Canoe is man’s last challenge to cancer

Roger Horwood has spent the last four years building this Canadian canoe between battling cancer and chemotherapy.

Roger Horwood has spent four years handcrafting a Canadian canoe – a project, he says, that would have taken him only six months had it not been for a few “minor interruptions”.

The “minor interruptions” he’s referring to so playfully are cancer and a string of surgeries, including one to remove all the organs from his pelvic area.

As the cancer does its best to kill him, Roger, 72, has busied himself with creating a thing of beauty from meranti, beech and imbuia.

He and his wife, Sharon, had been visiting their daughter in America in late 2009 when he was taken to hospital with a terrible stomach pain. A colonoscopy revealed stage-three colon cancer.

“I wasn’t supposed to be awake when doctors told my wife and daughter I had cancer. I was still coming out of anaesthetic and I thought, ‘Oh, this is going to be interesting’,” recalls Roger.

He believes everything in life – whether good or bad – is an experience. The good side of that equation, Roger will tell you, is Sharon, and she says that’s been his approach to everything in life in all the years she’s been married to him.

“He is such a wonderful person and such an inspiration. He is the perfect example of positive attitude,” says Sharon.

Surrounded by family photos and looking out onto a beautiful garden at their Royal Ascot home, Sharon talks about the man she married 45 years ago and how she would do it again “in a flash”.

“He needs a challenge always, and this canoe is his last challenge,” she says, as Roger can be heard tinkering in the garage. Sharon says he does his best thinking in there.

The garage is fragrant mix of varnish and fresh wood shavings. At its heart, is the canoe. Roger hovers over it.

His voice is even-toned, soothing; the English accent still there even though he has lived in South Africa since his 20s.

Covered in dust with a pencil behind his left ear, he looks remarkably well for someone living with six cancerous lung nodules and two stoma bags.

“It’s a lot of repetitive work: cutting a strip and glueing it on,” he says of his labour of love.

“My mind is in neutral and I get a lot of thinking done.”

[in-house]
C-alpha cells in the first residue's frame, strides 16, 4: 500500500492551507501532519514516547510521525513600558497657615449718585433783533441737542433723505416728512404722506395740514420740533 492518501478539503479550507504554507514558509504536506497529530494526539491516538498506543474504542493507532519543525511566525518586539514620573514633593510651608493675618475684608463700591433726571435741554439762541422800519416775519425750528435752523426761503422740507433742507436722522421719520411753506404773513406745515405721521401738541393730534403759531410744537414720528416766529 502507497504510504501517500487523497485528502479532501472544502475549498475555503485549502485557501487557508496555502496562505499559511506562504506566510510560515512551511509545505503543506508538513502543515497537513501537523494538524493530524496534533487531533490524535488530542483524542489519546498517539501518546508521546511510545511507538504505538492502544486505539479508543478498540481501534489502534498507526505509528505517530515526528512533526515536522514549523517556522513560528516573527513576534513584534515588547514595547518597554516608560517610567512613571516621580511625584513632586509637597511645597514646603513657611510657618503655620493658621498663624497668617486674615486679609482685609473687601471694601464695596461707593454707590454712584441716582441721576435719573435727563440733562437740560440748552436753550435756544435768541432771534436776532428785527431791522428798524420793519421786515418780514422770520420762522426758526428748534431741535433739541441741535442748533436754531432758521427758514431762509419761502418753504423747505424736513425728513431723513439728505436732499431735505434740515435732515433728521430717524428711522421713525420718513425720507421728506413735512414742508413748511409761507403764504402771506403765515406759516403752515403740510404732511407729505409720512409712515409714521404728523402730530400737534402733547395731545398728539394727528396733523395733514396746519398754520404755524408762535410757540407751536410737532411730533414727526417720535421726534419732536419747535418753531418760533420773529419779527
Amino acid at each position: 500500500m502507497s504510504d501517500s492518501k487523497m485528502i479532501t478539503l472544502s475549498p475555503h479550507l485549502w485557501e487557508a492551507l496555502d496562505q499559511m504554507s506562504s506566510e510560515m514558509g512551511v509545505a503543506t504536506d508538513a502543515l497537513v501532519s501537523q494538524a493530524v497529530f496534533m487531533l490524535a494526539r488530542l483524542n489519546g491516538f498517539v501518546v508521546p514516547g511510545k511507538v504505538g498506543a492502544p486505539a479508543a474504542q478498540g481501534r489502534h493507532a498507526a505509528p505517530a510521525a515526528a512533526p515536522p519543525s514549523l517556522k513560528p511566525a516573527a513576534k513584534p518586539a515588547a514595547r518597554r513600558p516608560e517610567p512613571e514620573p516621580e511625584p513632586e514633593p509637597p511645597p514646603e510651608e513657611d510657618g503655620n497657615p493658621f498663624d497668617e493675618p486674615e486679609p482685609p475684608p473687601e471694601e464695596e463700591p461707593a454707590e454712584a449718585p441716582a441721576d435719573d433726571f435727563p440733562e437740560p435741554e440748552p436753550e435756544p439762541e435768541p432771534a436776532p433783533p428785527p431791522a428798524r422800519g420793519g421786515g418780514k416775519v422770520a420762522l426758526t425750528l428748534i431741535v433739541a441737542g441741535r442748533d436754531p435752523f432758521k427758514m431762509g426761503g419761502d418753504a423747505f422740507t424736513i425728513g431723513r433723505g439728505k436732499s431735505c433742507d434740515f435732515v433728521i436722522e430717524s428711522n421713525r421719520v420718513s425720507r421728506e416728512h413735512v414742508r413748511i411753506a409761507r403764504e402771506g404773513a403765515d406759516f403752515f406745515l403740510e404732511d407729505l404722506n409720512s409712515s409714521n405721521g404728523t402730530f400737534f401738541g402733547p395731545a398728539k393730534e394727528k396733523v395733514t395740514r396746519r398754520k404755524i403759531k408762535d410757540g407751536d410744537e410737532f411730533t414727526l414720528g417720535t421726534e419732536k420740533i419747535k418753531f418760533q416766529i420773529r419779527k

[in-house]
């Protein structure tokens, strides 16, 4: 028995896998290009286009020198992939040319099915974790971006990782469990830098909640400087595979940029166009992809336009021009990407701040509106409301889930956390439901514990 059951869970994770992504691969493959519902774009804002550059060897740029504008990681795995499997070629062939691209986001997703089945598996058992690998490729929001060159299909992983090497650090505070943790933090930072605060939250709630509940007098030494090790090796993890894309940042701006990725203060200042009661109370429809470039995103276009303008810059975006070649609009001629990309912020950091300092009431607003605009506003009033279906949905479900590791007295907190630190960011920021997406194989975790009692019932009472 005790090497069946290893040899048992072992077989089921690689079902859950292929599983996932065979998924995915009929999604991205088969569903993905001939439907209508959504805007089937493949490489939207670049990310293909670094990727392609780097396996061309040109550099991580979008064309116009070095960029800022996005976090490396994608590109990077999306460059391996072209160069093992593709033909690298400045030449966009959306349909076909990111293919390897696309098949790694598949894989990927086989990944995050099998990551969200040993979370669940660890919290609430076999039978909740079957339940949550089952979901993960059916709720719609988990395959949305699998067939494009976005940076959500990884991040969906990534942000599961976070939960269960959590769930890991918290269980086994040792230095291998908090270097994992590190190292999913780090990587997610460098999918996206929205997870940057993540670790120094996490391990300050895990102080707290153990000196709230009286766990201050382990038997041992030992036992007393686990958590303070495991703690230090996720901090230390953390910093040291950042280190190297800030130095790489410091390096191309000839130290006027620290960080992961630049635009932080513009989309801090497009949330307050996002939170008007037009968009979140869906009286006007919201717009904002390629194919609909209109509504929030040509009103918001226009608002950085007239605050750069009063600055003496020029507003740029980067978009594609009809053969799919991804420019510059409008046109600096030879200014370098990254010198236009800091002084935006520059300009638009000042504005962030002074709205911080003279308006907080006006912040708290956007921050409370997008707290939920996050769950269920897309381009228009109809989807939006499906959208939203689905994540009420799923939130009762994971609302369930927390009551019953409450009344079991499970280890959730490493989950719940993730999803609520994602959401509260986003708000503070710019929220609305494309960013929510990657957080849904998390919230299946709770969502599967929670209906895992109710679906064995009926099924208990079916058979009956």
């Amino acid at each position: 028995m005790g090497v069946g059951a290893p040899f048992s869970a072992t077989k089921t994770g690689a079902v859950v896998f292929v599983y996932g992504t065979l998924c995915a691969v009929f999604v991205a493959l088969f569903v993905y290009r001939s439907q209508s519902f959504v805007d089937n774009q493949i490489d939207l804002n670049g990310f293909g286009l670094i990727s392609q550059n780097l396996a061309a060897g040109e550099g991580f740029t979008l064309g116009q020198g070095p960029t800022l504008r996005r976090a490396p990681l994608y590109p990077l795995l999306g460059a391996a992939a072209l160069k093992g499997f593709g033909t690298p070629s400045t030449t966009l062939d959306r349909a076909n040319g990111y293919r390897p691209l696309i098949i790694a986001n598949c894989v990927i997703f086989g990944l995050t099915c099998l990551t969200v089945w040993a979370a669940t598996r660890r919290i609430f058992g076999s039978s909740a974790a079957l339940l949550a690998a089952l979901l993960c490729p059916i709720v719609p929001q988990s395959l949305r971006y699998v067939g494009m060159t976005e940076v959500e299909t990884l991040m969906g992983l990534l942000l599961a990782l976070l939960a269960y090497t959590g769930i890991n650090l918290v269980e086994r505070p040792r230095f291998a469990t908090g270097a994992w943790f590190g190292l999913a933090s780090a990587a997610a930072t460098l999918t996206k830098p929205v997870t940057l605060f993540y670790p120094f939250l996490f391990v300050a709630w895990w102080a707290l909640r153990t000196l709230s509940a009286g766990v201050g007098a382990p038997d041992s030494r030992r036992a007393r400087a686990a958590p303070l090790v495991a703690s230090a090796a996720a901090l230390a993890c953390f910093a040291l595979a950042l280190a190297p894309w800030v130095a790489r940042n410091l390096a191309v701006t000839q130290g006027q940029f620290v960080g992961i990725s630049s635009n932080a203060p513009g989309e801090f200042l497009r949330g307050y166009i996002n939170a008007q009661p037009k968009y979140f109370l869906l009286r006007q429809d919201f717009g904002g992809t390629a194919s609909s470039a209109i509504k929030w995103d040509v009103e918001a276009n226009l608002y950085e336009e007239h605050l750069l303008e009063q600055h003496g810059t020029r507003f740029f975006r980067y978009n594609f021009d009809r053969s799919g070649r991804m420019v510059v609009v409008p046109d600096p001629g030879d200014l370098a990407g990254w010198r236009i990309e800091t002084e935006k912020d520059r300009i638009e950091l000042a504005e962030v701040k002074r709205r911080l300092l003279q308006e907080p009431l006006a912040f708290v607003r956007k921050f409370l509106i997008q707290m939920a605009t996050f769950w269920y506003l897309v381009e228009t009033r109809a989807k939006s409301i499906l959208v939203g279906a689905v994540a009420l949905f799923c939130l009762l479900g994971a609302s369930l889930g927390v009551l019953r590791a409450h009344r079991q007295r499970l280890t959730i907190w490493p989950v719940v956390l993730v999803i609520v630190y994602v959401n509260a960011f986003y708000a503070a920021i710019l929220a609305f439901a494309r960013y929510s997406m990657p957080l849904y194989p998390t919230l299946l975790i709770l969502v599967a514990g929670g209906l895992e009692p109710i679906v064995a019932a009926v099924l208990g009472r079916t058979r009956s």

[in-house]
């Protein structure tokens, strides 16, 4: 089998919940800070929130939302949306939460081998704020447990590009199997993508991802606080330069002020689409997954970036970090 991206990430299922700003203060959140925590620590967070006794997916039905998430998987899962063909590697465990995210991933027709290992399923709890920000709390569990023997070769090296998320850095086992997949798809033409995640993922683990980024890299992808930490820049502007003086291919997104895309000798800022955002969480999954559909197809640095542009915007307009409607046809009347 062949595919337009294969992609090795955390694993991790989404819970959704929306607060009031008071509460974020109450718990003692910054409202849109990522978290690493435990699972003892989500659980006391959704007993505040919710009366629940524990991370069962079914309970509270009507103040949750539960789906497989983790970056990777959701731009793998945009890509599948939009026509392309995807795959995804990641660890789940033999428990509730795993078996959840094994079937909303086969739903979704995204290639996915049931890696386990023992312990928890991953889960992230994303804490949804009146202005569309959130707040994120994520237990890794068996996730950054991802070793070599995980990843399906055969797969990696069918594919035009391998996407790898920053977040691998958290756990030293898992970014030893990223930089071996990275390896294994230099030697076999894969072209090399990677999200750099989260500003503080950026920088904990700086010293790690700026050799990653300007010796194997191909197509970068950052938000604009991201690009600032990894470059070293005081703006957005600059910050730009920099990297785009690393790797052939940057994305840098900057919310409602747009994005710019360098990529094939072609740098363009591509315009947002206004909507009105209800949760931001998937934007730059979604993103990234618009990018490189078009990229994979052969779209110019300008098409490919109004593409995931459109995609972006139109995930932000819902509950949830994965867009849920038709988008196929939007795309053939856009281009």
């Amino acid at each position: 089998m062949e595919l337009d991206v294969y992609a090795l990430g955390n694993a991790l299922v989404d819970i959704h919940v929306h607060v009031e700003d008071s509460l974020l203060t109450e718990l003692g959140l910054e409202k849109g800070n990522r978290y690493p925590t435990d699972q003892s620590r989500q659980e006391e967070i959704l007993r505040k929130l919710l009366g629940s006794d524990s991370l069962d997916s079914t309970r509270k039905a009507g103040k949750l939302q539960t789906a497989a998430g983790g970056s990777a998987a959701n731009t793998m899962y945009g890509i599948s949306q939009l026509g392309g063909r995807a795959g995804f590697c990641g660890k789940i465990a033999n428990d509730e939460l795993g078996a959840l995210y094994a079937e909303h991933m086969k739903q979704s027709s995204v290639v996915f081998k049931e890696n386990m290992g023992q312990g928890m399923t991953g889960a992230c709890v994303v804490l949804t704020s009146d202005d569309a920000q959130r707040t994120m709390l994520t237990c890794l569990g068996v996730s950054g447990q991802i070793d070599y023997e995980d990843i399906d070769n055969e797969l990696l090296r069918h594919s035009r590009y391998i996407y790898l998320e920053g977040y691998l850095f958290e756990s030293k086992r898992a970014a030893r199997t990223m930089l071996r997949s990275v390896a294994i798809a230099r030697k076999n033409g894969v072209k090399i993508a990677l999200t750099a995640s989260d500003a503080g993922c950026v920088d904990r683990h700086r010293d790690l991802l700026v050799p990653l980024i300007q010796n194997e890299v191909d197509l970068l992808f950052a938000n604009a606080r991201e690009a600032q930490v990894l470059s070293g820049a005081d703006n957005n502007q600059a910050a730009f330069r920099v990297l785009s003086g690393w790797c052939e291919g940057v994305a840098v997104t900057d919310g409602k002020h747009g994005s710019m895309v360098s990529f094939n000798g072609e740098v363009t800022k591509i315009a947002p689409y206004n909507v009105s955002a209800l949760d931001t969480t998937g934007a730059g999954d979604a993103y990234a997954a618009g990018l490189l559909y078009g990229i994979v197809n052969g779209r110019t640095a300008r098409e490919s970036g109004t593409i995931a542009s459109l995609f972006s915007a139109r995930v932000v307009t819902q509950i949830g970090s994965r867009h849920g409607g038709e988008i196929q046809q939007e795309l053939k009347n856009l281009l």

He was inspired to build the Canadian canoe after seeing a picture of one in a magazine at a wood show in Knysna four years ago. Refusing to pay for the building plans, he designed it himself and mapped it out on the garage floor with koki pen. He points at the remnants of the marks on the floor.

Weighing about 80kg, the canoe is 5m long and 900mm “in the beam”.

Asked why he has built the canoe, Roger says: “I love a challenge. It’s part of the reason why my life has been the way it has.”

A qualified English and physical education teacher, Roger moved to South Africa in 1969.

“He followed a girl here. Not this one,” jokes Sharon, pointing at herself.

His early years in South Africa included teaching at a boys’ school in Pretoria, being a rugby referee and working as an insurance broker.

In 1972, he became a committed Christian. He studied theology for three years and served in churches in Claremont and Camps Bay among others.

Chemotherapy, he says, was one of the toughest challenges he’s experienced.

“I’m surprised I didn’t die of that. I’ve never been so ill in my entire life,” he says.

The chemotherapy didn’t stop a tumour from growing in his pelvic area, and, in an attempt to save his life, he went to the extreme.

“We had to take everything out. Basically everything is gone except the colon,” he says.

He talks calmly about what lies ahead and praises Sharon for supporting him throughout: the diagnosis, the chemo, the surgeries.

“She’s an angel with a Duracell battery. I’m not in a hurry to die, but I’m looking forward to it. My only concern is leaving Sharon behind.”

Roger plans to launch the canoe on his swimming pool in a week’s time to check for leaks before heading down to Milnerton lagoon for a paddle.